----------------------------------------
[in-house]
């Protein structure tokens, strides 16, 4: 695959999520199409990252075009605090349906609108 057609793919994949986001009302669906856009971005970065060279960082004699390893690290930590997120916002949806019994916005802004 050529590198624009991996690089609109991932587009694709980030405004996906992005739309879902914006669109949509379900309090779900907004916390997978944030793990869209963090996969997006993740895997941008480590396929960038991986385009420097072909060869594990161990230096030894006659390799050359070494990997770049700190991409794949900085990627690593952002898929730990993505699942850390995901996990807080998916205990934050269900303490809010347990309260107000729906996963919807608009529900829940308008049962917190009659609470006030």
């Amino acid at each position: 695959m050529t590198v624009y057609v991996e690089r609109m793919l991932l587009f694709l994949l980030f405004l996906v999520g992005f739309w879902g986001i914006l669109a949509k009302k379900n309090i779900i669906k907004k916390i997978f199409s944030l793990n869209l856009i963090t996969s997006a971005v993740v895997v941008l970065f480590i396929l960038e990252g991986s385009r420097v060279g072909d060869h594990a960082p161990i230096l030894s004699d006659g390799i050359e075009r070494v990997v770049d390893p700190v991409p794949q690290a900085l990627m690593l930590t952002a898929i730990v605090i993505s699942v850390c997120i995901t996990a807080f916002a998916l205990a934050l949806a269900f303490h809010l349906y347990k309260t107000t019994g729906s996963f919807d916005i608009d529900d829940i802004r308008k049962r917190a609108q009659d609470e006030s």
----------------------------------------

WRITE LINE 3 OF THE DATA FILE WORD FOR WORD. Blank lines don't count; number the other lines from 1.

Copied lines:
């Amino acid at each position: 695959m050529t590198v624009y057609v991996e690089r609109m793919l991932l587009f694709l994949l980030f405004l996906v999520g992005f739309w879902g986001i914006l669109a949509k009302k379900n309090i779900i669906k907004k916390i997978f199409s944030l793990n869209l856009i963090t996969s997006a971005v993740v895997v941008l970065f480590i396929l960038e990252g991986s385009r420097v060279g072909d060869h594990a960082p161990i230096l030894s004699d006659g390799i050359e075009r070494v990997v770049d390893p700190v991409p794949q690290a900085l990627m690593l930590t952002a898929i730990v605090i993505s699942v850390c997120i995901t996990a807080f916002a998916l205990a934050l949806a269900f303490h809010l349906y347990k309260t107000t019994g729906s996963f919807d916005i608009d529900d829940i802004r308008k049962r917190a609108q009659d609470e006030s």